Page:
Autophagy helps rid the cell of unwanted problems. For instance, proteins can sometimes be combined wrongfully within a cell, malfunction and wear out over time. It is up to autophagy to cull them or sequester them before it becomes a problem. When a problem occurs autophagy production is intensified. Should this example not be mimicked in our world as well? Something that Amos Guiora said tonight stuck in my mind. Although I do not claim to know all of his writings and a couple of things he said tonight I would question as overly provocative and not necessary helpful in problem solving, I found him to be extremely articulate, well read, and thought stimulating. A portion of what he said indicated that counter-terrorism should take on two tracts. One was the soft approach and the other was the hard approach. I believe what he was trying to say is that the soft approach would be the building of schools, hospitals, roads, reconciliation, mediation, and problem solving of all types. The hard approach was war, and targeted assassination. Although I find myself in the first category as a problem solver, cells, after autophagy has failed also induce apoptosis (known as the angel of death) for the greater good of the organism. In this process, malignant cells or structures within a cell are removed to make room for newer more robust cells or structures. Again, I am a problem solver and am not suggesting apoptosis as a way to solve problems. In fact, autophagy can possibly be controlled to an extent that apoptosis is rarely needed.

Faulty mitochondrion can wreak havoc if it sets off apoptosis at the wrong time. A mini flaw in a small part of one cell can lead inadvertently to the death of the entire cell. Autophagy is the fail safe mechanism against this type of mistake. They can resolve the issues of the damaged mitochondria. Mitochondria can release what’s known as reactive oxygen species or ROS. If these levels are kept under control by antioxidants that scavenge ROS then all is well. If however, the antioxidants do not maintain control and ROS gets out of control, then it becomes a cancer threat. Once again, autophagy steps in by removing the dysfunctional mitochondria. The process can switch from cleanup with autophagy or to death with an apoptotic decision for the benefit of the cell and the organism in which is resides. Again, I am not suggesting death as an alternative, but I find it interesting that autophagy, and in our case of the metaphor, problem solving, is given such a heightened job to remove dysfunction.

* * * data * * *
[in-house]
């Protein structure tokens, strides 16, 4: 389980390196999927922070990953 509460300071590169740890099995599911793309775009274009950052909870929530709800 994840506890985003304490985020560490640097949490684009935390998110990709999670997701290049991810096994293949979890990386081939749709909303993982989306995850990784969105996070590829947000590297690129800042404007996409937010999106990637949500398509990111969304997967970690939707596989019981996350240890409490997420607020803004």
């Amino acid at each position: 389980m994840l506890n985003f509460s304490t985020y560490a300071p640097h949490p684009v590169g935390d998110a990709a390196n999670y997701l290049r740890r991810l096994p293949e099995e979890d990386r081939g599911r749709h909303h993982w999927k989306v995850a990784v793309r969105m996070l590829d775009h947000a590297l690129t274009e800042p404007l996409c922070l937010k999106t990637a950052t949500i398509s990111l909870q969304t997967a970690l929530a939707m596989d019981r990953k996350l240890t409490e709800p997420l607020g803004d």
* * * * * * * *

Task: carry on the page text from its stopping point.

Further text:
In some diseases like HIV and legionnaires disease the disease or virus has learned how to use a autophagy to its own benefit and instead kill the cell and organism as a whole. The disease HIV does so for example by appearing to shed its shell and inducing the autophagy to come in. When it does enter apoptosis is kicked in and the process of clean up ceases. So here is the problem solvers dilemma: Beware that you do not become a pawn in the play of the imposter who wishes nothing more to use you. Think Hitler in his use of Chamberlain. Perhaps for the good of the organism and the system as a whole this is the disease that must be cut off and sequestered until it regains healthy status, if ever.

Scientists are just beginning to understand our cellular system and the learning of controlling it by promoting or inhibiting autophagy. Problem solvers everywhere are in the process of evolving and learning to help clean house. Becoming systemic, more prevalent, and controlling the rates of engagement within the field of problem solving in order to clean our house will likewise be key. Being engaged in systemic thinking holds great promise for our future.

Oh, I failed to mention my thoughts about the new theory that there are particles faster than the speed of light. Einstein, possibly still thinking in some other dimension, is probably beyond this new idea and has come to the relative conclusion that “thought” is faster than light. If I am right, you just proved it on the other end of my thought.